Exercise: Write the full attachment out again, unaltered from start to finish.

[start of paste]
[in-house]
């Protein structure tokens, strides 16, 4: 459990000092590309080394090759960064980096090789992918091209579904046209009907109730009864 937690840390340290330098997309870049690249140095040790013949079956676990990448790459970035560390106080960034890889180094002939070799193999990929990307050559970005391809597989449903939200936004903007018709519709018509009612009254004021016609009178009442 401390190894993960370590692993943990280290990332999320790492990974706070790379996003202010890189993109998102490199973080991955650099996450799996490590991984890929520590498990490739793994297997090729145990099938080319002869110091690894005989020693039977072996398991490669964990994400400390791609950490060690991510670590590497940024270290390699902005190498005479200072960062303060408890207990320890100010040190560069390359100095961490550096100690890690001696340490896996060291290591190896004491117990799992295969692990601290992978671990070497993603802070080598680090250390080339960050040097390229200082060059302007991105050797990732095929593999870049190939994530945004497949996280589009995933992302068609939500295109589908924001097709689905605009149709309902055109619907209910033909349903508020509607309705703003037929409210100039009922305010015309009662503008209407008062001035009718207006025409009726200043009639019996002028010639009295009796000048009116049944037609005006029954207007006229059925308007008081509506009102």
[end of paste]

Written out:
[in-house]
């Protein structure tokens, strides 16, 4: 459990000092590309080394090759960064980096090789992918091209579904046209009907109730009864 937690840390340290330098997309870049690249140095040790013949079956676990990448790459970035560390106080960034890889180094002939070799193999990929990307050559970005391809597989449903939200936004903007018709519709018509009612009254004021016609009178009442 401390190894993960370590692993943990280290990332999320790492990974706070790379996003202010890189993109998102490199973080991955650099996450799996490590991984890929520590498990490739793994297997090729145990099938080319002869110091690894005989020693039977072996398991490669964990994400400390791609950490060690991510670590590497940024270290390699902005190498005479200072960062303060408890207990320890100010040190560069390359100095961490550096100690890690001696340490896996060291290591190896004491117990799992295969692990601290992978671990070497993603802070080598680090250390080339960050040097390229200082060059302007991105050797990732095929593999870049190939994530945004497949996280589009995933992302068609939500295109589908924001097709689905605009149709309902055109619907209910033909349903508020509607309705703003037929409210100039009922305010015309009662503008209407008062001035009718207006025409009726200043009639019996002028010639009295009796000048009116049944037609005006029954207007006229059925308007008081509506009102």